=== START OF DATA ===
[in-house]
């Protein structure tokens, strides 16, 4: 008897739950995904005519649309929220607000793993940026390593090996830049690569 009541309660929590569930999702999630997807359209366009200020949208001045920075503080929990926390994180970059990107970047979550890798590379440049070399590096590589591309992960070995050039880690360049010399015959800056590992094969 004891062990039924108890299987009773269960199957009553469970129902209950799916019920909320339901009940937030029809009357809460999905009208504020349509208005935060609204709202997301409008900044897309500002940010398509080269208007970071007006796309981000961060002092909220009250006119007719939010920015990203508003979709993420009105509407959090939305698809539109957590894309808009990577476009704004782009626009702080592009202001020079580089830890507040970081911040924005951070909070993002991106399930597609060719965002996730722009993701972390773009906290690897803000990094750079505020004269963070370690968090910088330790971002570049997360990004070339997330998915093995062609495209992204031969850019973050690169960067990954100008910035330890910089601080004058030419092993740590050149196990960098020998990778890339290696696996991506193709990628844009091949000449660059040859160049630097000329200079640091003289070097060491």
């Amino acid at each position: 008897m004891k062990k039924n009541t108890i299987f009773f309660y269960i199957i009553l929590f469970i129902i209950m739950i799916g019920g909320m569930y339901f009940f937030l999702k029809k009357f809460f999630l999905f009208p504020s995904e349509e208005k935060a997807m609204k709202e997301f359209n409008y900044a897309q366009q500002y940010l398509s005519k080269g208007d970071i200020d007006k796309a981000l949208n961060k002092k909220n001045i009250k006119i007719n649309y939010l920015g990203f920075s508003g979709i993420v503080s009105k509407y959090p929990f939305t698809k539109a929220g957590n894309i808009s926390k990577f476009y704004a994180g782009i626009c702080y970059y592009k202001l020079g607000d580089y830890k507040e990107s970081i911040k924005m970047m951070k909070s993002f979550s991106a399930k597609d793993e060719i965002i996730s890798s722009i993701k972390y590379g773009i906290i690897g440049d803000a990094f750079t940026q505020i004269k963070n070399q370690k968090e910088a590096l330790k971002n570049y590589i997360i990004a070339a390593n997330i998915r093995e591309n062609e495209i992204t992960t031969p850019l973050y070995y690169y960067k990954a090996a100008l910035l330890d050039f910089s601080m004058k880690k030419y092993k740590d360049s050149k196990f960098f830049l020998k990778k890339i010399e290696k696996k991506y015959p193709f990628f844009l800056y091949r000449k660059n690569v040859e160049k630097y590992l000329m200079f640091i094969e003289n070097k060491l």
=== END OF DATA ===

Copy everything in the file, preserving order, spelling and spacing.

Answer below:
[in-house]
């Protein structure tokens, strides 16, 4: 008897739950995904005519649309929220607000793993940026390593090996830049690569 009541309660929590569930999702999630997807359209366009200020949208001045920075503080929990926390994180970059990107970047979550890798590379440049070399590096590589591309992960070995050039880690360049010399015959800056590992094969 004891062990039924108890299987009773269960199957009553469970129902209950799916019920909320339901009940937030029809009357809460999905009208504020349509208005935060609204709202997301409008900044897309500002940010398509080269208007970071007006796309981000961060002092909220009250006119007719939010920015990203508003979709993420009105509407959090939305698809539109957590894309808009990577476009704004782009626009702080592009202001020079580089830890507040970081911040924005951070909070993002991106399930597609060719965002996730722009993701972390773009906290690897803000990094750079505020004269963070370690968090910088330790971002570049997360990004070339997330998915093995062609495209992204031969850019973050690169960067990954100008910035330890910089601080004058030419092993740590050149196990960098020998990778890339290696696996991506193709990628844009091949000449660059040859160049630097000329200079640091003289070097060491």
């Amino acid at each position: 008897m004891k062990k039924n009541t108890i299987f009773f309660y269960i199957i009553l929590f469970i129902i209950m739950i799916g019920g909320m569930y339901f009940f937030l999702k029809k009357f809460f999630l999905f009208p504020s995904e349509e208005k935060a997807m609204k709202e997301f359209n409008y900044a897309q366009q500002y940010l398509s005519k080269g208007d970071i200020d007006k796309a981000l949208n961060k002092k909220n001045i009250k006119i007719n649309y939010l920015g990203f920075s508003g979709i993420v503080s009105k509407y959090p929990f939305t698809k539109a929220g957590n894309i808009s926390k990577f476009y704004a994180g782009i626009c702080y970059y592009k202001l020079g607000d580089y830890k507040e990107s970081i911040k924005m970047m951070k909070s993002f979550s991106a399930k597609d793993e060719i965002i996730s890798s722009i993701k972390y590379g773009i906290i690897g440049d803000a990094f750079t940026q505020i004269k963070n070399q370690k968090e910088a590096l330790k971002n570049y590589i997360i990004a070339a390593n997330i998915r093995e591309n062609e495209i992204t992960t031969p850019l973050y070995y690169y960067k990954a090996a100008l910035l330890d050039f910089s601080m004058k880690k030419y092993k740590d360049s050149k196990f960098f830049l020998k990778k890339i010399e290696k696996k991506y015959p193709f990628f844009l800056y091949r000449k660059n690569v040859e160049k630097y590992l000329m200079f640091i094969e003289n070097k060491l």